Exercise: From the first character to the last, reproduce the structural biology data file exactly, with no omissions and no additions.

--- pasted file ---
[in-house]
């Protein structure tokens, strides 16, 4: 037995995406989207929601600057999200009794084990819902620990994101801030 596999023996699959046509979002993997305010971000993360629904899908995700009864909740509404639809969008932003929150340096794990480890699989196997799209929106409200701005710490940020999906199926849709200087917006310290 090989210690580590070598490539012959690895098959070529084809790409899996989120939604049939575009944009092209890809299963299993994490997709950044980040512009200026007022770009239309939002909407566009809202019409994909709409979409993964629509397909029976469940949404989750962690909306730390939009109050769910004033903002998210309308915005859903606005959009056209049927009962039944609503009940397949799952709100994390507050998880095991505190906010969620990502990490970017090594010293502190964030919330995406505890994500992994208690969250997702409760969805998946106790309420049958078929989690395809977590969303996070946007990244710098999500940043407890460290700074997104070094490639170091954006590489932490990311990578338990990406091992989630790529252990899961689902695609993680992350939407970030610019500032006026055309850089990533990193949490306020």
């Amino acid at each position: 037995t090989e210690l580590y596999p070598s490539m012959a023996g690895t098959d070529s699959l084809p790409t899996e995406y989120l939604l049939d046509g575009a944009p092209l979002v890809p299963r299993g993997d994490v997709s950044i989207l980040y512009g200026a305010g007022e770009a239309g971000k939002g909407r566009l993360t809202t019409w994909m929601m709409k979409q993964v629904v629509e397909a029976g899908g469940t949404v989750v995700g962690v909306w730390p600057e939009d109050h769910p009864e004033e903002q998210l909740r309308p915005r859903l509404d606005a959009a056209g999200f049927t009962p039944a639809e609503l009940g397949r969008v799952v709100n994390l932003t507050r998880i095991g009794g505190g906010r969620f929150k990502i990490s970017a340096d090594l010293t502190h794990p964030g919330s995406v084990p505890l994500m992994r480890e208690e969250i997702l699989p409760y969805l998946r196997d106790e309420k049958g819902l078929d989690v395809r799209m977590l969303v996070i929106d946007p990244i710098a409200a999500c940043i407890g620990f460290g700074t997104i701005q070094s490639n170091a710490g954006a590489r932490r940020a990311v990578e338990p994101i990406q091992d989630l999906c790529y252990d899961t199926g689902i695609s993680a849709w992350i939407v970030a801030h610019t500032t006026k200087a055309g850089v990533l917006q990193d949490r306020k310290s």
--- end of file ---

[in-house]
């Protein structure tokens, strides 16, 4: 037995995406989207929601600057999200009794084990819902620990994101801030 596999023996699959046509979002993997305010971000993360629904899908995700009864909740509404639809969008932003929150340096794990480890699989196997799209929106409200701005710490940020999906199926849709200087917006310290 090989210690580590070598490539012959690895098959070529084809790409899996989120939604049939575009944009092209890809299963299993994490997709950044980040512009200026007022770009239309939002909407566009809202019409994909709409979409993964629509397909029976469940949404989750962690909306730390939009109050769910004033903002998210309308915005859903606005959009056209049927009962039944609503009940397949799952709100994390507050998880095991505190906010969620990502990490970017090594010293502190964030919330995406505890994500992994208690969250997702409760969805998946106790309420049958078929989690395809977590969303996070946007990244710098999500940043407890460290700074997104070094490639170091954006590489932490990311990578338990990406091992989630790529252990899961689902695609993680992350939407970030610019500032006026055309850089990533990193949490306020």
């Amino acid at each position: 037995t090989e210690l580590y596999p070598s490539m012959a023996g690895t098959d070529s699959l084809p790409t899996e995406y989120l939604l049939d046509g575009a944009p092209l979002v890809p299963r299993g993997d994490v997709s950044i989207l980040y512009g200026a305010g007022e770009a239309g971000k939002g909407r566009l993360t809202t019409w994909m929601m709409k979409q993964v629904v629509e397909a029976g899908g469940t949404v989750v995700g962690v909306w730390p600057e939009d109050h769910p009864e004033e903002q998210l909740r309308p915005r859903l509404d606005a959009a056209g999200f049927t009962p039944a639809e609503l009940g397949r969008v799952v709100n994390l932003t507050r998880i095991g009794g505190g906010r969620f929150k990502i990490s970017a340096d090594l010293t502190h794990p964030g919330s995406v084990p505890l994500m992994r480890e208690e969250i997702l699989p409760y969805l998946r196997d106790e309420k049958g819902l078929d989690v395809r799209m977590l969303v996070i929106d946007p990244i710098a409200a999500c940043i407890g620990f460290g700074t997104i701005q070094s490639n170091a710490g954006a590489r932490r940020a990311v990578e338990p994101i990406q091992d989630l999906c790529y252990d899961t199926g689902i695609s993680a849709w992350i939407v970030a801030h610019t500032t006026k200087a055309g850089v990533l917006q990193d949490r306020k310290s």